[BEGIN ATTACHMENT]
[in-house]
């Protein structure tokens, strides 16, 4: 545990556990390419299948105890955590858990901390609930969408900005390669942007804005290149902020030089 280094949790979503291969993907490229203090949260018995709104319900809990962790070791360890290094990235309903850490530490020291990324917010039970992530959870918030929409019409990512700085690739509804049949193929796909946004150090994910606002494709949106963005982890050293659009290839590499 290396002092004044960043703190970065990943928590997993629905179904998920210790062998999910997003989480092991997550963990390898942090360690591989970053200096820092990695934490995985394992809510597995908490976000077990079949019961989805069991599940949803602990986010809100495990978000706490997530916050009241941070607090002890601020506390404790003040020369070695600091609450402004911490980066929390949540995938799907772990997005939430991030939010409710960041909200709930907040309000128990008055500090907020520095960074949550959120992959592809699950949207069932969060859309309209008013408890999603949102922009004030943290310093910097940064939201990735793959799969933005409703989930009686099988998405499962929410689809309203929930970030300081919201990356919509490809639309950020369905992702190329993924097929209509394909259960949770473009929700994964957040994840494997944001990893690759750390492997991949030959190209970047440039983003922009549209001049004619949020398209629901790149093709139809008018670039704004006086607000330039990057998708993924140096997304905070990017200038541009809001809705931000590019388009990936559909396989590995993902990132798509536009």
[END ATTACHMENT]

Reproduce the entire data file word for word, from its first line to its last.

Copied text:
[in-house]
């Protein structure tokens, strides 16, 4: 545990556990390419299948105890955590858990901390609930969408900005390669942007804005290149902020030089 280094949790979503291969993907490229203090949260018995709104319900809990962790070791360890290094990235309903850490530490020291990324917010039970992530959870918030929409019409990512700085690739509804049949193929796909946004150090994910606002494709949106963005982890050293659009290839590499 290396002092004044960043703190970065990943928590997993629905179904998920210790062998999910997003989480092991997550963990390898942090360690591989970053200096820092990695934490995985394992809510597995908490976000077990079949019961989805069991599940949803602990986010809100495990978000706490997530916050009241941070607090002890601020506390404790003040020369070695600091609450402004911490980066929390949540995938799907772990997005939430991030939010409710960041909200709930907040309000128990008055500090907020520095960074949550959120992959592809699950949207069932969060859309309209008013408890999603949102922009004030943290310093910097940064939201990735793959799969933005409703989930009686099988998405499962929410689809309203929930970030300081919201990356919509490809639309950020369905992702190329993924097929209509394909259960949770473009929700994964957040994840494997944001990893690759750390492997991949030959190209970047440039983003922009549209001049004619949020398209629901790149093709139809008018670039704004006086607000330039990057998708993924140096997304905070990017200038541009809001809705931000590019388009990936559909396989590995993902990132798509536009």